I'm trying to achieve a working understanding of category theory. One of the problems I'm having is that many of the concepts seem too straight-forward or obvious so it's hard to see why they're meaningful. For example, the associativity law for arrow composition. I'm having trouble imagining a situation in which it wouldn't be true. Does anyone have an example of this?

  • $\begingroup$ Well, isn't that why it's an axiom? Or as you asking why it needs to be required? I'm sure you can easily concoct artificial examples yourself. $\endgroup$
    – Zhen Lin
    Dec 2, 2014 at 19:42
  • $\begingroup$ Usually, if something is an axiom, that means it has some particular significance or meaning in the system. It can sometimes be helpful to show counter-examples to rules to clarify why they're considered important or meaningful. Simply stating the rule isn't always enough to really illustrate why the rule exists. $\endgroup$ Dec 2, 2014 at 20:02

2 Answers 2


Take any set with a non-associative binary operation which has an identity element (examples). This corresponds to a "non-associative" category with one object.

Here is a nice way of formulating associativity: Let $C$ be a "category" where we don't require associativity. For each object $X$ we define $\hom(X,-) : C \to \mathsf{Set}$ by $Y \mapsto \hom(X,Y)$ on objects and $f \mapsto (g \mapsto f \circ g)$ on morphisms. Then, $\hom(X,-)$ is a functor for all $X$ iff the composition law of $C$ is associative.

The one-object version of this is: Let $X$ be a set with a binary operation $*$. Then this operation is associative iff $(X,*) \to (\mathrm{End}(X),\circ)$, $x \mapsto (y \mapsto y * x)$ is multiplicative.


It is easy to cook up a simple example. For example, suppose that we want to define a category with objects $w$, $x$, $y$ and $z$ and morphisms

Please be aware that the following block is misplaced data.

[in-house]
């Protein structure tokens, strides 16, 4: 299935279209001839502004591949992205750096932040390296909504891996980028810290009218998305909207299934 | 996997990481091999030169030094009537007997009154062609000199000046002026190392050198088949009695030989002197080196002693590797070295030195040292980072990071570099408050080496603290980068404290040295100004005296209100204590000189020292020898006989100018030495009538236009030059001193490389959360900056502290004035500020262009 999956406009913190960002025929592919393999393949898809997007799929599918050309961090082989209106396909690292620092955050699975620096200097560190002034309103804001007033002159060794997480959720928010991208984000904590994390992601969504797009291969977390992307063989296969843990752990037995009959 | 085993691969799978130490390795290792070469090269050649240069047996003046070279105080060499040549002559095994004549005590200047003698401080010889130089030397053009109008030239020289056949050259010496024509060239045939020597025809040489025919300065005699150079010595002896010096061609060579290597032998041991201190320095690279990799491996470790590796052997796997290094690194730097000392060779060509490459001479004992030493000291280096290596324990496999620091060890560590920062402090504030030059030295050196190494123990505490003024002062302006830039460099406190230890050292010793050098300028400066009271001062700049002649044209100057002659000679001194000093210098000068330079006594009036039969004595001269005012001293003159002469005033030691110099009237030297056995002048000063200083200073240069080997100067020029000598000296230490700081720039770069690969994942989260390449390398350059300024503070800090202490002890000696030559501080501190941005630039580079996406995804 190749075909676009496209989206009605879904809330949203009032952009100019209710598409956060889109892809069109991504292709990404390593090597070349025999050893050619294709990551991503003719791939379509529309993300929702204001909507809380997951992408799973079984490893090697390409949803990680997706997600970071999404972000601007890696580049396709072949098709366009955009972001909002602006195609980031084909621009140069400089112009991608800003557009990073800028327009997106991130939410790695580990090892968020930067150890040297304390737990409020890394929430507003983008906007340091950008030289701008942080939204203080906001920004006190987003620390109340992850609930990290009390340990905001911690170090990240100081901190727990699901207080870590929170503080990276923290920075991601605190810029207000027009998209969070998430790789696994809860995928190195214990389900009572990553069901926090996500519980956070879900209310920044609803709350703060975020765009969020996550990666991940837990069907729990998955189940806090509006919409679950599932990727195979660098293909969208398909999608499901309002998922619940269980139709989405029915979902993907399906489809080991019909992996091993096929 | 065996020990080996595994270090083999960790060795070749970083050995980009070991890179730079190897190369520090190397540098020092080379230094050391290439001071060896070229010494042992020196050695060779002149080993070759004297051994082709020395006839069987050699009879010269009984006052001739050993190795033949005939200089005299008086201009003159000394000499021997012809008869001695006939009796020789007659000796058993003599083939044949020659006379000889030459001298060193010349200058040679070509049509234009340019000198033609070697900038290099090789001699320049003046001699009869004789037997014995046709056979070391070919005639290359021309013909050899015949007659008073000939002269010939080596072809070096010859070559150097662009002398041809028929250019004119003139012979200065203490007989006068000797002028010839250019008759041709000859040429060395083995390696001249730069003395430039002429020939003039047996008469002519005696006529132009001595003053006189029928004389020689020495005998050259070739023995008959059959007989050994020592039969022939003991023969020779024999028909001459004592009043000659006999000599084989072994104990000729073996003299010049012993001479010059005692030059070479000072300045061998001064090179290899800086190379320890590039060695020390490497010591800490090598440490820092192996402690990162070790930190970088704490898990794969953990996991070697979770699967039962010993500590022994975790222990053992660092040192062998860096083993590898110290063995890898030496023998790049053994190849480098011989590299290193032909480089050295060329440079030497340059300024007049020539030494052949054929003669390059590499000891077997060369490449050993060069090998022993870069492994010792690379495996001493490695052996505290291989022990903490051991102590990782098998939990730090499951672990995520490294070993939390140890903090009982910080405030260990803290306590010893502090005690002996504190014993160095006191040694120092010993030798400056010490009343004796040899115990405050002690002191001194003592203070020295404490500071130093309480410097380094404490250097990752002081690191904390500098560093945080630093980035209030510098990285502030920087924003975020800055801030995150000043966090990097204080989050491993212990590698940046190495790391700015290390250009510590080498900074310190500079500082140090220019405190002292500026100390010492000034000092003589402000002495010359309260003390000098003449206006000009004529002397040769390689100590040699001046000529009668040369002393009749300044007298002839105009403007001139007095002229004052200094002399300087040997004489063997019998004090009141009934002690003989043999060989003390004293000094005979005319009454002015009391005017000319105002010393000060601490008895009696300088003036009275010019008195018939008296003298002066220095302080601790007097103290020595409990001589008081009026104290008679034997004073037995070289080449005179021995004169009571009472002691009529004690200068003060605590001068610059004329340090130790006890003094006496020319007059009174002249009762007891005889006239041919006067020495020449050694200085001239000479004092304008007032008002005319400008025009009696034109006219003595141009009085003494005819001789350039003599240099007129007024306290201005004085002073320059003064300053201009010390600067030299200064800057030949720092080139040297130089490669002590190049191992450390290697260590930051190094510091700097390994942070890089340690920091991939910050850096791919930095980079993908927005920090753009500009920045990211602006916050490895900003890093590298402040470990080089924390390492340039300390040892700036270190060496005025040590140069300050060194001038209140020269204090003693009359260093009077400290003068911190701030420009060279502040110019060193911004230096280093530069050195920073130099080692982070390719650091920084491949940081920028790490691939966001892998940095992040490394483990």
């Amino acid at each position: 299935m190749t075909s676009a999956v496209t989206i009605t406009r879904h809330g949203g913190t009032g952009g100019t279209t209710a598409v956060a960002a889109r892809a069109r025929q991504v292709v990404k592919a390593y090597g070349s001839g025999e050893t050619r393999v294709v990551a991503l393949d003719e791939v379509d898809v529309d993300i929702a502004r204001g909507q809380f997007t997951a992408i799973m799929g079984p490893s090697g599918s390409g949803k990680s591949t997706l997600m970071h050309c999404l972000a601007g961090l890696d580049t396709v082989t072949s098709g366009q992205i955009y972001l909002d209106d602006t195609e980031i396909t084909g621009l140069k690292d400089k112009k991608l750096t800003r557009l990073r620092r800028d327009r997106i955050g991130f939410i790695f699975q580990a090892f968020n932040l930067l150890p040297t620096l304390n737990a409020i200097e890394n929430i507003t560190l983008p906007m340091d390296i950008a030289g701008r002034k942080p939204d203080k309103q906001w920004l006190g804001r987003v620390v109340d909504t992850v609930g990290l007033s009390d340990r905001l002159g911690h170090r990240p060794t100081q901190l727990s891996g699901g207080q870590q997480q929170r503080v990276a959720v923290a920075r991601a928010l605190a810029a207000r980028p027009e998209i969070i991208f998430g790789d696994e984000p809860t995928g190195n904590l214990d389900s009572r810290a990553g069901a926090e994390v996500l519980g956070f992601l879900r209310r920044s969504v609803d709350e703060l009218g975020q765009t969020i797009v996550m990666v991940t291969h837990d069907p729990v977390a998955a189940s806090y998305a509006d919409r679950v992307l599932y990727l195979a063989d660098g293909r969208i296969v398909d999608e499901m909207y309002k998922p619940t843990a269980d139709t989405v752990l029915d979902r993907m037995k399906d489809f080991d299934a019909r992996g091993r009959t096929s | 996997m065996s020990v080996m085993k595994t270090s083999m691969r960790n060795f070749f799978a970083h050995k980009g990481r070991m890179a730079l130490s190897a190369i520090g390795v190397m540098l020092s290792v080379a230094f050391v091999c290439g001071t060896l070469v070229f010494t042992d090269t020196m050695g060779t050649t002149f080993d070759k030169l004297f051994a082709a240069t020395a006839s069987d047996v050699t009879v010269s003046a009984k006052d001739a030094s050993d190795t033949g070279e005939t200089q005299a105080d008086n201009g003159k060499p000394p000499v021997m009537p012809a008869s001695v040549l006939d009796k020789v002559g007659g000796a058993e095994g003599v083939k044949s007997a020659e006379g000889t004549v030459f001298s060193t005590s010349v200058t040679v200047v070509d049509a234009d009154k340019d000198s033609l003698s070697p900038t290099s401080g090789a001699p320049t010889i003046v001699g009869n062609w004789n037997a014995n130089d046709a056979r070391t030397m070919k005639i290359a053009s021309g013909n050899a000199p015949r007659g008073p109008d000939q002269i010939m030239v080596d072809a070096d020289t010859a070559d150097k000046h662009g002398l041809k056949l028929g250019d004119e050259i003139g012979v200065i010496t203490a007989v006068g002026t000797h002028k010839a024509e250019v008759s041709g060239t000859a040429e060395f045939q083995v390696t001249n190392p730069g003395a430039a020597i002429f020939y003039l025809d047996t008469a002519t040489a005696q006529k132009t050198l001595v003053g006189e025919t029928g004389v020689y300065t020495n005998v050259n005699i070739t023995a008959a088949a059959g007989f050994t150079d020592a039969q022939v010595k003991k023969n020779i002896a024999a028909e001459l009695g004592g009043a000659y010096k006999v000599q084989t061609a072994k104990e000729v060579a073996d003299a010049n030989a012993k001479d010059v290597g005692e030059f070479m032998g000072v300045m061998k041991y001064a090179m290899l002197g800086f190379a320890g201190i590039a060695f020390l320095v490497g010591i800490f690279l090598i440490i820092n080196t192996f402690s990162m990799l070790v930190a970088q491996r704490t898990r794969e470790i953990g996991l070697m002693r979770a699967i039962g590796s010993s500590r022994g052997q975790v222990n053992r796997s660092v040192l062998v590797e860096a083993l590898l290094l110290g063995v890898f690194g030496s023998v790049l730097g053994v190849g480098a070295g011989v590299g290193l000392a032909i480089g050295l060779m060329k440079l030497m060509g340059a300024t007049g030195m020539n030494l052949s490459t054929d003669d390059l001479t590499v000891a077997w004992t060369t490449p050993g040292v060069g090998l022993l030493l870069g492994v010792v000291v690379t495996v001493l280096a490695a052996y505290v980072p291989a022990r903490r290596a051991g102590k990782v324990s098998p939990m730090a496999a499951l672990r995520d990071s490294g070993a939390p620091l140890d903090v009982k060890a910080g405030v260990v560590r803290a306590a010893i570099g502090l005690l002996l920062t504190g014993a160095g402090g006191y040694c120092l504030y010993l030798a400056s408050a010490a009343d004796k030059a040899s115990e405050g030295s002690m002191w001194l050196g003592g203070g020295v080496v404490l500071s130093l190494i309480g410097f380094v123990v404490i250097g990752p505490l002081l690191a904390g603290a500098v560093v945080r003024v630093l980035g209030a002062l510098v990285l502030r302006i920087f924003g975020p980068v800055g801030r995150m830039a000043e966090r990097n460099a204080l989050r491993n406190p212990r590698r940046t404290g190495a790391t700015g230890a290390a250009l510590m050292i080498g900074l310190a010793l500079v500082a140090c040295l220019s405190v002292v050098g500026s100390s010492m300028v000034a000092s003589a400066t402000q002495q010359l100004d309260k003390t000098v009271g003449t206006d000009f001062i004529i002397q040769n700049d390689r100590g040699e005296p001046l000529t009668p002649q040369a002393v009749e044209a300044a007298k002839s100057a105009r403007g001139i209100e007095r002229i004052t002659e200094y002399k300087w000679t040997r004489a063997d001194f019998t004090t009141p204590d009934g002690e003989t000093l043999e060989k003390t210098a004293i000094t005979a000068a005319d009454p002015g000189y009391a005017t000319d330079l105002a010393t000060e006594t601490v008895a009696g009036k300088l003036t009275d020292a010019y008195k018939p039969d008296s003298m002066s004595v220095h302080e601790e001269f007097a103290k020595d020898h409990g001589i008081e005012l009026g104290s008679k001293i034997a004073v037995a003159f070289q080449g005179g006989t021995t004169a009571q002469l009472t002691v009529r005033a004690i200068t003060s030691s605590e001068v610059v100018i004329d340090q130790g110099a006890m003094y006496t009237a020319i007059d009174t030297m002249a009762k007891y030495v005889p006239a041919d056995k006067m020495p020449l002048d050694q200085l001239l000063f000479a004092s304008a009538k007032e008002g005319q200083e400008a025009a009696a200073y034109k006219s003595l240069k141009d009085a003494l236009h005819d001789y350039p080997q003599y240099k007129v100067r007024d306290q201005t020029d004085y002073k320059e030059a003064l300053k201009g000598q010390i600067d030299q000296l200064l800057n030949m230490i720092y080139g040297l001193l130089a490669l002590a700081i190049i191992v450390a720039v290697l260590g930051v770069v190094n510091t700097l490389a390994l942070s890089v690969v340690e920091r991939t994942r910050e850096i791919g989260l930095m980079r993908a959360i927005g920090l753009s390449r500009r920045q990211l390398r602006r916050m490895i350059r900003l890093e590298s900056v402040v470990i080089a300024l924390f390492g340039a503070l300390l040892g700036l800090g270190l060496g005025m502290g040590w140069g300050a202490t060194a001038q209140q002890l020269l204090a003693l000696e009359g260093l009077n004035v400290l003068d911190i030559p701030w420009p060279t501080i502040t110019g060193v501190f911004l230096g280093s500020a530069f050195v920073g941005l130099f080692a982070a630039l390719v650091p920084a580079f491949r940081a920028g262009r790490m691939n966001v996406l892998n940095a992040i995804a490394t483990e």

• $a : w \to x$,
  • $b : w \to y$,
  • $c,c' : w \rightrightarrows z$,
  • $d : x \to y$,
  • $e,e' : x \rightrightarrows z$,
  • $f : y \to z$,

plus the identity morphisms. Consider a composition law partially defined as follows:

  • $d \circ a = b$,
  • $f \circ d = e$,
  • $f \circ b = c'$,
  • $e \circ a = c$.

Then $f \circ (d \circ a) = f \circ b = c'$ while $(f \circ d) \circ a = e \circ a = c$. Hence one does not have associativity for any composition law completing the partially defined one above.

Of course, if you are wondering why this axiom is included in the definition of category, you may simply try to prove any basic category facts without it, and see what happens...

In most categories you will meet in practice, the morphisms will be coming from maps of underlying sets (e.g. abelian groups, topological spaces), so associativity will be automatic. Exceptions are things like categories of correspondences/spans or cobordism categories.

  • $\begingroup$ Wish I could give answer checks to both of you :P. Thanks for responding. Your answer was also really helpful. I chose Martin's answer since he gave a specific example in which associativity is necessary in order to have a structure preserving map. $\endgroup$ Dec 3, 2014 at 17:51

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